Saturday, November 17, 2007

G&CC's Top 20 Christmas CDs!!!

Need Christmas music? Here are my top 20 Christmas CD recommendations (they might take a few seconds to load):

Thursday, October 18, 2007

Einstein Explains It All

I think this quote shows that Einstein was wise as well as brilliant:
How strange is the lot of us mortals! Each of us is here for a brief sojourn; for what purpose he knows not, though he sometimes thinks he senses it. But without deeper reflection one knows from daily life that one exists for other people -- first of all for those upon whose smiles and well-being our own happiness is wholly dependent, and then for the many, unknown to us, to whose destinies we are bound by the ties of sympathy. A hundred times every day I remind myself that my inner and outer life are based on the labors of other men, living and dead, and that I must exert myself in order to give in the same measure as I have received and am still receiving...

I have never looked upon ease and happiness as ends in themselves -- this critical basis I call the ideal of a pigsty. The ideals that have lighted my way, and time after time have given me new courage to face life cheerfully, have been Kindness, Beauty, and Truth. Without the sense of kinship with men of like mind, without the occupation with the objective world, the eternally unattainable in the field of art and scientific endeavors, life would have seemed empty to me. The trite objects of human efforts -- possessions, outward success, luxury -- have always seemed to me contemptible.

My passionate sense of social justice and social responsibility has always contrasted oddly with my pronounced lack of need for direct contact with other human beings and human communities. I am truly a 'lone traveler' and have never belonged to my country, my home, my friends, or even my immediate family, with my whole heart; in the face of all these ties, I have never lost a sense of distance and a need for solitude...
(snip)
My political ideal is democracy. Let every man be respected as an individual and no man idolized. It is an irony of fate that I myself have been the recipient of excessive admiration and reverence from my fellow-beings, through no fault, and no merit, of my own. The cause of this may well be the desire, unattainable for many, to understand the few ideas to which I have with my feeble powers attained through ceaseless struggle. I am quite aware that for any organization to reach its goals, one man must do the thinking and directing and generally bear the responsibility. But the led must not be coerced, they must be able to choose their leader. In my opinion, an autocratic system of coercion soon degenerates; force attracts men of low morality... The really valuable thing in the pageant of human life seems to me not the political state, but the creative, sentient individual, the personality; it alone creates the noble and the sublime, while the herd as such remains dull in thought and dull in feeling.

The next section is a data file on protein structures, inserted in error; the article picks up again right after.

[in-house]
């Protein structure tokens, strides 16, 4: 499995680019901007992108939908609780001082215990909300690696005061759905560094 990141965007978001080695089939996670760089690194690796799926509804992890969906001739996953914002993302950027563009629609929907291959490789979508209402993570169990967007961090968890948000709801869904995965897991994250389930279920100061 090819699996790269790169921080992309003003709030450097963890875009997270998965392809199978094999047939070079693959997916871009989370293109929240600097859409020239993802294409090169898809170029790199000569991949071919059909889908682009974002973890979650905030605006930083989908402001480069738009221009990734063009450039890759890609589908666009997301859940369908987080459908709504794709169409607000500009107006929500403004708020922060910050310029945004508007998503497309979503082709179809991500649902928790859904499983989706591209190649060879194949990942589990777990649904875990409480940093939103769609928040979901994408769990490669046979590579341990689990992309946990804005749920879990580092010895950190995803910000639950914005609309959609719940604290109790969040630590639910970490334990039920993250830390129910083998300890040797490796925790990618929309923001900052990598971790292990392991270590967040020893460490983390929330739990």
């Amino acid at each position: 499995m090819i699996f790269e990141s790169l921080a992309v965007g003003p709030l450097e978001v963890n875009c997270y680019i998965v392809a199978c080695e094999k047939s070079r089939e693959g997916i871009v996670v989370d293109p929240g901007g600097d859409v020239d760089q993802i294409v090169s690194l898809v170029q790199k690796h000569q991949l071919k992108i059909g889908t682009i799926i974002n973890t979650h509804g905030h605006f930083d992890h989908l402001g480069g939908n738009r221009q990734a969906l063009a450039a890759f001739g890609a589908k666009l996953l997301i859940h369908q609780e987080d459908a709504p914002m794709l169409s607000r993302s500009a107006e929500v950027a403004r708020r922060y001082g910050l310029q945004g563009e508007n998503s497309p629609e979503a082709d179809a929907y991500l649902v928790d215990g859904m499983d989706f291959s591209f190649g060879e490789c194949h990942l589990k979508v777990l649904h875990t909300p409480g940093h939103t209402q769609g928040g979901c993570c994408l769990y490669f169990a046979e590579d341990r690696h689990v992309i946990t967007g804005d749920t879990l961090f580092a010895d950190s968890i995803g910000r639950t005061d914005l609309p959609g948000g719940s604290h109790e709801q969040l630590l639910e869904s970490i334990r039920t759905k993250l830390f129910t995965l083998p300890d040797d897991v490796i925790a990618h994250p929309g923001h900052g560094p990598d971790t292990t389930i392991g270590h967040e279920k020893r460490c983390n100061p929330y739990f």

This topic brings me to that worst outcrop of herd life, the military system, which I abhor... This plague-spot of civilization ought to be abolished with all possible speed. Heroism on command, senseless violence, and all the loathsome nonsense that goes by the name of patriotism -- how passionately I hate them!

The most beautiful experience we can have is the mysterious. It is the fundamental emotion that stands at the cradle of true art and true science. Whoever does not know it and can no longer wonder, no longer marvel, is as good as dead, and his eyes are dimmed. It was the experience of mystery -- even if mixed with fear -- that engendered religion. A knowledge of the existence of something we cannot penetrate, our perceptions of the profoundest reason and the most radiant beauty, which only in their most primitive forms are accessible to our minds: it is this knowledge and this emotion that constitute true religiosity. In this sense, and only this sense, I am a deeply religious man... I am satisfied with the mystery of life's eternity and with a knowledge, a sense, of the marvelous structure of existence -- as well as the humble attempt to understand even a tiny portion of the Reason that manifests itself in nature. Source.

Sunday, October 14, 2007

Select a Candidate Quiz

Here’s a site that asks you eleven questions, calculates the results, and then shows which candidate seems closest to your views.

Select a Candidate

Technorati Tag:

Friday, October 5, 2007

The Designer Baby Poll

You and your spouse have decided to have a baby. You have a choice.

Choice 1: You take your chances on having a baby in the customary fashion.
Choice 2: You can order a designer baby with no direct genetic relationship to yourselves that possesses all of the following characteristics:
a) designer baby is more intelligent than your regular baby would be
b) designer baby is better looking than your regular baby would be
c) designer baby is more compassionate than your regular baby would be
d) designer baby is more healthy than your regular baby would be
e) designer baby is more creative than your regular baby would be
f) designer baby even looks more like you than your regular baby would

So, which baby would you choose?